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The use of virtual machine technology offers great ease of use benefits. Since the virtual platform for the Xilinx Zynq-7000 Extensible Processing Platform has been available as a virtual machine appliance, I have seen it run by many people who would probably not be able to install and configure a traditional installation using the Cadence InstallScape installer or the Virtual System Platform command line installation program. Today, I would like to share the top 3 most frequently asked questions related to using the Xilinx Zynq-7000 Virtual Platform as a VirtualBox Appliance.
The first question covers networking, the second is a remedy for when the virtual machine will not start, and the third explains how to shrink the virtual disk.
For this article the host is the native operating system installed on a computer and the guest is the operating system installed inside a virtual machine.
How can I login to the virtual machine and do other networking tasks like remote debugging?
A common networking mode used by virtual machines is Network Address Translation (NAT). NAT is the simplest way of accessing an external network from the guest operating system. The VirtualBox documentation explains that NAT is like placing a router between the guest and the host machine which translates the network traffic between the guest operating system running in the virtual machine and the external network. The disadvantage of NAT is that like any private network behind a router, the virtual machine is not accessible from the outside. This makes NAT a poor solution for a server, but most of the time embedded software developers doing code, compile, run, and debug tasks do not require server capabilities.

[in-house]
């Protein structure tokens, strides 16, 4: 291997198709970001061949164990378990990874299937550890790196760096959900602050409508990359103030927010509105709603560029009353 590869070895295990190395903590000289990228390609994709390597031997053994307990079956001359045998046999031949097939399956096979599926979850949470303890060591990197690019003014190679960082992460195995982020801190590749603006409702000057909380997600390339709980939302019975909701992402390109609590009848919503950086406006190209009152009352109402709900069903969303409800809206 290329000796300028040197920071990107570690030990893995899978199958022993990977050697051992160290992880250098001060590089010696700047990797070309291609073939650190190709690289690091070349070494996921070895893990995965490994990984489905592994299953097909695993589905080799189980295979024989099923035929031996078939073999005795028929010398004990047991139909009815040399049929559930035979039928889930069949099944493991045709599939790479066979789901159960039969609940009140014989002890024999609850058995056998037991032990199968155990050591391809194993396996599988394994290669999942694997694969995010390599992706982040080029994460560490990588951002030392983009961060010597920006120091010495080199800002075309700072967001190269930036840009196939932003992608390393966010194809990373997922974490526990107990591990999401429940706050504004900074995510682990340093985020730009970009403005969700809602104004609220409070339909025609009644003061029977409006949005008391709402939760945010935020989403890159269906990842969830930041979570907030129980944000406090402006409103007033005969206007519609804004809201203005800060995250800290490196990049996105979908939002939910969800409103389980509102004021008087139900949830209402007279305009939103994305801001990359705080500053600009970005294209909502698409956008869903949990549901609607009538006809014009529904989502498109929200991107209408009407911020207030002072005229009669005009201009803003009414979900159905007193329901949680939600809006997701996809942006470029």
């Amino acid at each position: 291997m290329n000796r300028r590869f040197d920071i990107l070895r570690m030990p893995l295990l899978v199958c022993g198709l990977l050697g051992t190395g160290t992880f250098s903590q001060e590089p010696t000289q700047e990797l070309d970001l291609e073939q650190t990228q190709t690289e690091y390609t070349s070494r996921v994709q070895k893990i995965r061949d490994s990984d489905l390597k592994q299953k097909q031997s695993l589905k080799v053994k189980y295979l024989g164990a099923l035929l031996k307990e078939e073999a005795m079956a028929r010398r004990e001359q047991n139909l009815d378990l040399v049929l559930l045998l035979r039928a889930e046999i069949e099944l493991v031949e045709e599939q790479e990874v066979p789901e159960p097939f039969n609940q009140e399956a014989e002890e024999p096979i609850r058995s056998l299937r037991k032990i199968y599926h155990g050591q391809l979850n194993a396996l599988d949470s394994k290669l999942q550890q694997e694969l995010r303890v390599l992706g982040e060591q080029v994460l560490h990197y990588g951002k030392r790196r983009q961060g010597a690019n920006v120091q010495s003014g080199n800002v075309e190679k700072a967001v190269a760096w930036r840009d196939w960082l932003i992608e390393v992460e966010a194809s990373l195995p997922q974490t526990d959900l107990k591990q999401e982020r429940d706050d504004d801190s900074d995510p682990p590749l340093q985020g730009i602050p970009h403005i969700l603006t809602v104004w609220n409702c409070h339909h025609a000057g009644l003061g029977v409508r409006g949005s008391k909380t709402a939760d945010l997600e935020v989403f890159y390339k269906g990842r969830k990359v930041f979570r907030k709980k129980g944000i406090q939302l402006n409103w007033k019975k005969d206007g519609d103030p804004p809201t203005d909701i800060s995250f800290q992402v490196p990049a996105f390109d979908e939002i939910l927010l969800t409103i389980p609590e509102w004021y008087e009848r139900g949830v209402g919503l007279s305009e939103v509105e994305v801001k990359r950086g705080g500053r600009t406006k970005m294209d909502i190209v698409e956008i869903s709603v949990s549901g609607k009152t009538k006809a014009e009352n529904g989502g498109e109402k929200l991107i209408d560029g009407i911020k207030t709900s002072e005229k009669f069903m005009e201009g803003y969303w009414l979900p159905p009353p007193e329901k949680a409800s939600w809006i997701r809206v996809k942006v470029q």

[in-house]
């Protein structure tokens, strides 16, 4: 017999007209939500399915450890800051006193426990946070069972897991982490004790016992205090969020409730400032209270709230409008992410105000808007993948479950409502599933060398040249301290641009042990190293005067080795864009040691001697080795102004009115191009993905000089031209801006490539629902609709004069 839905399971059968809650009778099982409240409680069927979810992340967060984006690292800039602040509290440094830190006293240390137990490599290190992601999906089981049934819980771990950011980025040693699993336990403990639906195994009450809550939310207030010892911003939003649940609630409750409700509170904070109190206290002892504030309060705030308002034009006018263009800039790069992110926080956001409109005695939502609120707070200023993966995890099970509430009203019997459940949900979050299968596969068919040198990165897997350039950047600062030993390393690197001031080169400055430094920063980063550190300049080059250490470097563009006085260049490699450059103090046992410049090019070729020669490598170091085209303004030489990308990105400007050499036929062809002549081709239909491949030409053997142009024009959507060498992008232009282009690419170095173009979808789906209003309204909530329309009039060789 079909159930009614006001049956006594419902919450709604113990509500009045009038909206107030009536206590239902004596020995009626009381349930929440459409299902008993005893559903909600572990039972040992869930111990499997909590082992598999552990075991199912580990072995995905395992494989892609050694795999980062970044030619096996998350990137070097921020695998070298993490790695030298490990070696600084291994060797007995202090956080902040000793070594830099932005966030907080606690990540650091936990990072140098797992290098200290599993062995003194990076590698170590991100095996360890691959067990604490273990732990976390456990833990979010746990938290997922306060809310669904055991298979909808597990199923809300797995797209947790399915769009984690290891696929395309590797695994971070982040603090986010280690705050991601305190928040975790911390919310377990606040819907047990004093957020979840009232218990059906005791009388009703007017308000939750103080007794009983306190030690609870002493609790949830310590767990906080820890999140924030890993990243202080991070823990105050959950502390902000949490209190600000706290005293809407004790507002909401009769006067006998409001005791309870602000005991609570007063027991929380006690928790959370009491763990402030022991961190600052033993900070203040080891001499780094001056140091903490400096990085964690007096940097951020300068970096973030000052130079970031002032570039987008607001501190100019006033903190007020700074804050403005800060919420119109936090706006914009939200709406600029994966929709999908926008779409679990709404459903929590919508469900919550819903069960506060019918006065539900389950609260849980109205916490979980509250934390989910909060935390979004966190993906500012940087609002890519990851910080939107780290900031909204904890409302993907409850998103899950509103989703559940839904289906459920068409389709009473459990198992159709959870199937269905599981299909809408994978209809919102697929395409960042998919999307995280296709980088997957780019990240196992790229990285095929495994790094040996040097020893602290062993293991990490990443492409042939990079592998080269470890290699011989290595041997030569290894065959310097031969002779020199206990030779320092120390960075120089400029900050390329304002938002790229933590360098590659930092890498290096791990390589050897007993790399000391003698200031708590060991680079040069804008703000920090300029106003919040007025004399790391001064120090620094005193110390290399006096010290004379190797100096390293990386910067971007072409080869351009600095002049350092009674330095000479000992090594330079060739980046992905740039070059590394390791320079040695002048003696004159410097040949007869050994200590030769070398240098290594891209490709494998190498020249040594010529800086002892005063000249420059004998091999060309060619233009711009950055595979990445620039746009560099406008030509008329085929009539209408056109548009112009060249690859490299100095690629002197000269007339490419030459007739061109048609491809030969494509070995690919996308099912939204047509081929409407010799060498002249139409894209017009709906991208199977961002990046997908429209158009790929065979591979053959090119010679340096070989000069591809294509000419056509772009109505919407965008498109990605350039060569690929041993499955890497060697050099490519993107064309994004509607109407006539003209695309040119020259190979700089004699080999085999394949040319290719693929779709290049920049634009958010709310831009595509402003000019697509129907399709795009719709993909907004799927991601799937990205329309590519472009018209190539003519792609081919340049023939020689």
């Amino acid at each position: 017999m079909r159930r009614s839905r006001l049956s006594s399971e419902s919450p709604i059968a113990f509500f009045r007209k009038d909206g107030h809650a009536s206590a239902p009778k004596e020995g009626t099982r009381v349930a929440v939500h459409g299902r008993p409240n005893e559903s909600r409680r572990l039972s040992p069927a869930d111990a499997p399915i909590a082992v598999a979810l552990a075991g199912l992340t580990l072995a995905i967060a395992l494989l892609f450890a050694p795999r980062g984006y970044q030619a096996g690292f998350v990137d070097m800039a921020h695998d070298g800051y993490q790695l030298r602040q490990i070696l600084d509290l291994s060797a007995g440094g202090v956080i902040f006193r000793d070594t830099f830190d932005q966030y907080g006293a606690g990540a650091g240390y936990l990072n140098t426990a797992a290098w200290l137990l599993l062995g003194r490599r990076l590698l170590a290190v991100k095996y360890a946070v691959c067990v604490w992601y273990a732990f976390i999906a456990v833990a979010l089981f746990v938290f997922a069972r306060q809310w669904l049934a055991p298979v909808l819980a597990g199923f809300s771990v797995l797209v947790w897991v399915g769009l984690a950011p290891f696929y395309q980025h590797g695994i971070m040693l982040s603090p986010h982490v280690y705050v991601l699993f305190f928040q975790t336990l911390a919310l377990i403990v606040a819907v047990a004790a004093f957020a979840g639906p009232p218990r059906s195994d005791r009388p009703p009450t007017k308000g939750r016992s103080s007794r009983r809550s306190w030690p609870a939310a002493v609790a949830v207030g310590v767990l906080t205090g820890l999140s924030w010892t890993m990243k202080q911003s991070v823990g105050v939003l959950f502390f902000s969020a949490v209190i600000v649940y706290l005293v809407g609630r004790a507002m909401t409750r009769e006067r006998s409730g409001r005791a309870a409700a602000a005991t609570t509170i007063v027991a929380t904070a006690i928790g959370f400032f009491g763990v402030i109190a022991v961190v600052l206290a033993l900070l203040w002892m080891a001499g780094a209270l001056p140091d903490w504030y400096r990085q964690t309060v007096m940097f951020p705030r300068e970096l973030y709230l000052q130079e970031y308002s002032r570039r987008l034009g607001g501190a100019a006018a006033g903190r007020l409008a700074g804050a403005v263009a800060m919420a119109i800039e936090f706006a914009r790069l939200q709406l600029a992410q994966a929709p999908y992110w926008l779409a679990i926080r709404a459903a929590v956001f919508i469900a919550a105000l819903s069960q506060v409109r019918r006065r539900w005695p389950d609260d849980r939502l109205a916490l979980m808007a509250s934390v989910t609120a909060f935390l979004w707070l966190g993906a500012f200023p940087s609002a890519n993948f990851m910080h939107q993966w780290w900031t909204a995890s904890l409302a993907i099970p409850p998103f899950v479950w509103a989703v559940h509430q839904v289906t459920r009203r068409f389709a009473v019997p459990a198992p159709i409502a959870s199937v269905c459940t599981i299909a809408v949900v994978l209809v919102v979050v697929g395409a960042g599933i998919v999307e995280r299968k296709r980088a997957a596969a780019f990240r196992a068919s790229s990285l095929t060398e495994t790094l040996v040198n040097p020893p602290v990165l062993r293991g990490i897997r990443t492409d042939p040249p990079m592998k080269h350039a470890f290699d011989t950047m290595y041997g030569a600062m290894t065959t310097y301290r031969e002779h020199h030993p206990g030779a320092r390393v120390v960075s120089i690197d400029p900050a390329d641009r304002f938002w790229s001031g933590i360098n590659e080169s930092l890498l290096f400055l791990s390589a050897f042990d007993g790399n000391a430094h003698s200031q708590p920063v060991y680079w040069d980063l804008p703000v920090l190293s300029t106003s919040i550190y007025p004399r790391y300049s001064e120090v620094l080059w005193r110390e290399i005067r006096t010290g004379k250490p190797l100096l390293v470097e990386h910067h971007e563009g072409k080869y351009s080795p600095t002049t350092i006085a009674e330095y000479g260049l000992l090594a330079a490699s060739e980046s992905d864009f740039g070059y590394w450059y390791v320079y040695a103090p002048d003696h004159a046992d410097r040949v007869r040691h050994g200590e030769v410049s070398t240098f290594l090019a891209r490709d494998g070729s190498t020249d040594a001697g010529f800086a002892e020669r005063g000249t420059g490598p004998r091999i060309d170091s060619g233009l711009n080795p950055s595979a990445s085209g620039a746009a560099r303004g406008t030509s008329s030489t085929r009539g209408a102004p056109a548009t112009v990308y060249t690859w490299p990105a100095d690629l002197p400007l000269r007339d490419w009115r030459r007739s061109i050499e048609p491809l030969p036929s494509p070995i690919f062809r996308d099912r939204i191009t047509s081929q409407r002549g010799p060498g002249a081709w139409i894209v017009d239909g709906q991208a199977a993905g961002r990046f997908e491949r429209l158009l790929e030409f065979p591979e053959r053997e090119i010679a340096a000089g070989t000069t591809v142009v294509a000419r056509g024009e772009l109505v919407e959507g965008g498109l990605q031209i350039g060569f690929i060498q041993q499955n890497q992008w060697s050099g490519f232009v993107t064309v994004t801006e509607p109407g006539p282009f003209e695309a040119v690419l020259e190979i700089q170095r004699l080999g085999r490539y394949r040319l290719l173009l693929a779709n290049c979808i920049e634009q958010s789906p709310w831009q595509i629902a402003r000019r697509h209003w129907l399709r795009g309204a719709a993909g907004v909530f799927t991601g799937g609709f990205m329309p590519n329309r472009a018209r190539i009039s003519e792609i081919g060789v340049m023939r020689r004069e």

Although NAT is a good configuration for a virtual machine there are times when it's useful to access the virtual machine from the outside. Two examples are remote login and remote debugging. These use cases can be handled using the port forwarding features of VirtualBox.
Port forwarding means VirtualBox will listen for network traffic on specified ports, and when traffic arrives it forwards the traffic to the same or a different port number in the guest operating system.
The first example is remote login. Consider a situation where a software developer uses the Xilinx SDK on a Windows machine to edit and compile the embedded software for Zynq. After the compilation is done the software can be tested on a virtual platform running on a Linux guest in VirtualBox. The software could be copied using scp and the simulation could be started by using ssh to connect to the virtual Linux machine and launch the simulation. The Remote System Explorer perspective in Eclipse can also be used to browse the guest file system. Remote login using ssh requires port forwarding. To setup port forwarding for ssh look in the Network settings as shown below.